Here's the Namaka vegetable market. Lots of veggies I've never seen before and it doesn't get much fresher that right off the farm. One stall gives out their business card so you can phone in special orders(lettuce with the root still attached). Great stuff at great prices.
12/21/2011, Vuda Point Marina, Fiji
The project is done--sort of. I grabbed the bus into Lautoka yesterday in search of a fitting to either cap off the pressure relief valve on the water heater or find a replacement valve to really fix the situation.
I stopped in at Hydrolink, probably the best place in town to find any kind of good fittings for any kind of work that has to be done, either for water, diesel or gasoline. It's where I found the fittings I'll be using for the new diesel filtration system I'll be installing shortly. Before I left Zephyr, I'd taken off the floor boards that cover the valve trying to put on the end cap I'd bought when we were in Namaka the day before. In my typical fashion, I'd bought not only the wrong size fitting but also one made of the wrong type of metal. I needed brass and got galvanized steel instead but of course that didn't matter since it didn't fit any way. On first glance, I thought it was a 3/4 inch fitting(sure looked like it). The end cap(had the bleed nipple on the end was actually just a 3/8 inch fitting. I took a wrench to it early in the morning to dismantle the valve. What I got was just the end cap. OK, I could still screw a cap onto it. All I needed was a cap. The actually pressure relief valve as farther in in the assembly. If I could avoid tampering with it, there was less chance of be trashing the entire water heater. After 30 years of operation, it's on borrowed time. Heck, even one in houses far away from what this poor thing has been exposed to only last normally about 20 years. This poor heater has more rust on it than my knees and they feel like they have plenty in them many mornings(age sucks). I took in the end cap just to make sure I got a cap with the right treads. Hydrolink came in like the champs they are and had the right fitting. I talked to them about a valve to replace the bad one and they talked it over and came up with where they felt I could find it---Digital Valve. With directions in hand, I took off to further check out the town. Tracy had stayed on Zephyr awaiting a delivery from Cost U Less. They tell you the day they will be coming but no estimation of time(worse than the cable guys back home).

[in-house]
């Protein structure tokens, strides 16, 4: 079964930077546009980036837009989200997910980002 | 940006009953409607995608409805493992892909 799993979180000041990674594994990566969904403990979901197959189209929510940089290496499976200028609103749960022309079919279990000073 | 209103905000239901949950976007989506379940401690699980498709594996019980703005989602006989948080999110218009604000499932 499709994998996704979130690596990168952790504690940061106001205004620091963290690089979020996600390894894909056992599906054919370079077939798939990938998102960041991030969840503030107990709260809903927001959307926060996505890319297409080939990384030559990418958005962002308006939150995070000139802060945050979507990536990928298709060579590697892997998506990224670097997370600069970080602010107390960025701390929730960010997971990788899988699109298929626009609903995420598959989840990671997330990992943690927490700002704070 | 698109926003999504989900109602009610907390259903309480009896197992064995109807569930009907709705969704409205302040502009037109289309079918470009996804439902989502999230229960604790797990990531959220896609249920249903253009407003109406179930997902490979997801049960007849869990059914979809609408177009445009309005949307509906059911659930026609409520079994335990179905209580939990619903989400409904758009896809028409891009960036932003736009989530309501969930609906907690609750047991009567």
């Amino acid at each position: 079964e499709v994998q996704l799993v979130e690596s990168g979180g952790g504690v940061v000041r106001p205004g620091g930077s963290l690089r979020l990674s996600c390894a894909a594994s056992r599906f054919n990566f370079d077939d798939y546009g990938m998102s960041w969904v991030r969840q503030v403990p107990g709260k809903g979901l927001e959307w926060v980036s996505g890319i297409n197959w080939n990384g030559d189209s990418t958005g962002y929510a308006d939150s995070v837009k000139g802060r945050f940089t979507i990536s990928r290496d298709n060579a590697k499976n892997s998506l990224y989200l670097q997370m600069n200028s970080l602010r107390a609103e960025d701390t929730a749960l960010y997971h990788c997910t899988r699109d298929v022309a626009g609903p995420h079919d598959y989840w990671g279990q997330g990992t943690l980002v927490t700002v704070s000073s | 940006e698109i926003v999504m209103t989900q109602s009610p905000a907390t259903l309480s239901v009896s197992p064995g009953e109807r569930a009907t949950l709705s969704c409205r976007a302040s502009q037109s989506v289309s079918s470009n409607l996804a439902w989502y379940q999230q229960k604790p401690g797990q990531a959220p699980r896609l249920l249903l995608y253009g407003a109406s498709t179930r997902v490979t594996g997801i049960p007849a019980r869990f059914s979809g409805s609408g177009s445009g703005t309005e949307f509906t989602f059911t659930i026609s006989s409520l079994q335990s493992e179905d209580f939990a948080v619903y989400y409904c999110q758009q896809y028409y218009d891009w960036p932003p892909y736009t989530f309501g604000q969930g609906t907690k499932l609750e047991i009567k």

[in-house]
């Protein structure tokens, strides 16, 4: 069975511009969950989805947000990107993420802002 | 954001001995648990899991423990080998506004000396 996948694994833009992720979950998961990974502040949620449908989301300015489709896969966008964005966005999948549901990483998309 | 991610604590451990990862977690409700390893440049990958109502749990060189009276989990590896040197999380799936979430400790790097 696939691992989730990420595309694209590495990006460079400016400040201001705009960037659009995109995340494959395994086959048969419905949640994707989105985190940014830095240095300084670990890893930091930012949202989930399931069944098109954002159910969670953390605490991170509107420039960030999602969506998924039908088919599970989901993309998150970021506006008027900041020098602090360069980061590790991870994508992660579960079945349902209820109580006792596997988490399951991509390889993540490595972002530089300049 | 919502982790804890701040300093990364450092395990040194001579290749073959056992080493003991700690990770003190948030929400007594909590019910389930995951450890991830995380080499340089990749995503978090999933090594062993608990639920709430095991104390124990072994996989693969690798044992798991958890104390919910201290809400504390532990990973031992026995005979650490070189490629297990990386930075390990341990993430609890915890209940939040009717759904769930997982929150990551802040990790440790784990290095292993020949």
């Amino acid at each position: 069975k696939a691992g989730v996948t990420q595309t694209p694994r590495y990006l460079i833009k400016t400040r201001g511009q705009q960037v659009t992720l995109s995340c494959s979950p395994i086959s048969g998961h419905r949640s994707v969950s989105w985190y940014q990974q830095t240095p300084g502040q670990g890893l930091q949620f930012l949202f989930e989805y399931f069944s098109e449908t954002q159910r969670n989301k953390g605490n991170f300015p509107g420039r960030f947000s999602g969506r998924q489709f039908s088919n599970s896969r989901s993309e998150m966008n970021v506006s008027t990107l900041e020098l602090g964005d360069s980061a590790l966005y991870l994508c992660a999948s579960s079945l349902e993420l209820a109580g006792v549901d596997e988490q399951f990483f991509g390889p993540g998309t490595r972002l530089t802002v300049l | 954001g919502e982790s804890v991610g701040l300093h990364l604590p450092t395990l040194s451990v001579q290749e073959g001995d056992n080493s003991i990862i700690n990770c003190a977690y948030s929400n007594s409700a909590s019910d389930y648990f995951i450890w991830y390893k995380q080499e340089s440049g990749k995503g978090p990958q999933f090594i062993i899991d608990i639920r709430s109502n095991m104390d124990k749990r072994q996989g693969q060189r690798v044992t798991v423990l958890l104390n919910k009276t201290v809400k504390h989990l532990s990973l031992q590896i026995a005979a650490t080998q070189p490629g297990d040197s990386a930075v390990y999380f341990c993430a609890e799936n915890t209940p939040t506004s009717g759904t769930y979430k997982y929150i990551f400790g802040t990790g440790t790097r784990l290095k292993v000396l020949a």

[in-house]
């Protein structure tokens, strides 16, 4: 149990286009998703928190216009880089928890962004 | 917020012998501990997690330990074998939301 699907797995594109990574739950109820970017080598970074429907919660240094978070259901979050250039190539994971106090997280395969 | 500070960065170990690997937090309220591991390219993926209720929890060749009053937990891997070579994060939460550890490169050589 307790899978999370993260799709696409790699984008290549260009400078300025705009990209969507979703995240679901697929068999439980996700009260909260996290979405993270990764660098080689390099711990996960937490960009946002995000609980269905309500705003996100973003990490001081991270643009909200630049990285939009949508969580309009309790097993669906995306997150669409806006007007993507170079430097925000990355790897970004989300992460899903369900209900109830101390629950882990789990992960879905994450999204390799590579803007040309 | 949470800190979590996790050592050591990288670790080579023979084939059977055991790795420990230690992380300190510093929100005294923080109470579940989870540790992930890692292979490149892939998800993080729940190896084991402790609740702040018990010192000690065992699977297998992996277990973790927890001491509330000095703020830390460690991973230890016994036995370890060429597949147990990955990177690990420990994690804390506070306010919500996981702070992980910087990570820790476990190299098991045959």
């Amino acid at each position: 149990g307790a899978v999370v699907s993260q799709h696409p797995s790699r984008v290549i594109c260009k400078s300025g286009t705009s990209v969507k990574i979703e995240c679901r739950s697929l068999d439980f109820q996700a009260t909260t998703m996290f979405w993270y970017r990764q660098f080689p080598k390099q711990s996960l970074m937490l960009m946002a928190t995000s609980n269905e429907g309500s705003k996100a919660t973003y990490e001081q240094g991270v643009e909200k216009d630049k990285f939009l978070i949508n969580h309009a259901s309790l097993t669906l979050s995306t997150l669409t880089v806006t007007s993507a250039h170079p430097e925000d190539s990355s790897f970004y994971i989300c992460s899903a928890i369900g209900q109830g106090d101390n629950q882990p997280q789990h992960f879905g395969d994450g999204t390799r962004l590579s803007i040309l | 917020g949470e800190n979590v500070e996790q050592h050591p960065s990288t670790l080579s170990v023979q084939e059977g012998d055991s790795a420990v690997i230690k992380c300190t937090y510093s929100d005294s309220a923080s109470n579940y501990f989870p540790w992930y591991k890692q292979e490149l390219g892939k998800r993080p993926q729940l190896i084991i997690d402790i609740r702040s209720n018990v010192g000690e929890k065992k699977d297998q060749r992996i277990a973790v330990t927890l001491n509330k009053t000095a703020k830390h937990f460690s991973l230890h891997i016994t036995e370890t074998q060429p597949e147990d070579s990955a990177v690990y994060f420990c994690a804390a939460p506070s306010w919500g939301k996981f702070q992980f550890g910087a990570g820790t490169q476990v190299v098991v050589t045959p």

As I rounded the corner, there in front of me stood the Madras Curry House. A sign out front told the specials of the day--curry, curry curry. All types of curry lay in front of me. I looked to the left--chicken curry. I lode to the right--lamb curry with the goat curry right in front of me. My pulse quickened and my knees got weak. Which should I choose? Decisions, decisions. In I went, chicken curry won. I added a bottle of Coke and then took a seat. The entire restaurant is maybe 15 feet by 20 feet with a half dozen tables crammed into the space along with the serving counter and a refrigerator for the drinks. One of the tables had 5 Fijian girls having lunch(I got stared at). I was the only other person there. As time passed, other men came in, got their lunches and either took it with them or sat down and ate quickly. This place is off the beaten path so I wasn't surprised at me being the only non Fijian(Pa'longe is what they call us white folks out here) in the place. I'm sure they don't get many off islanders during the day. Now for those of you new to my postings, I LOVE curry! It's one of the reasons I love Fiji so much as just about every where you go, you can find a restaurant that serves curry in one form or another. When my plate came, it was loaded with a nice bowl of the curry(bones included), rice, a small side salad, a bowl of soup, and some type of bean dish that I had no idea what it was. If you want curry with no bones, it cost lots more but as they say, "when in Rome". OK, so you eat a lot slower having to search out each mouthful to see what surprises await your tongue. I just piled up the bones along the side of my plate. After your first few times in restaurants like this, you get used to searching for bones no matter if it's chicken, lamb, or goat curry. It's a cheap way to feed the masses. The curry flavor was excellent. I just dumped the entire bowl of curry(bones included) onto the heaping pile of rice and dug in(slowly). With the bottle of Coke(no ice), my entire meal came to $7.00 Fijian($3.78US) and I left stuffed.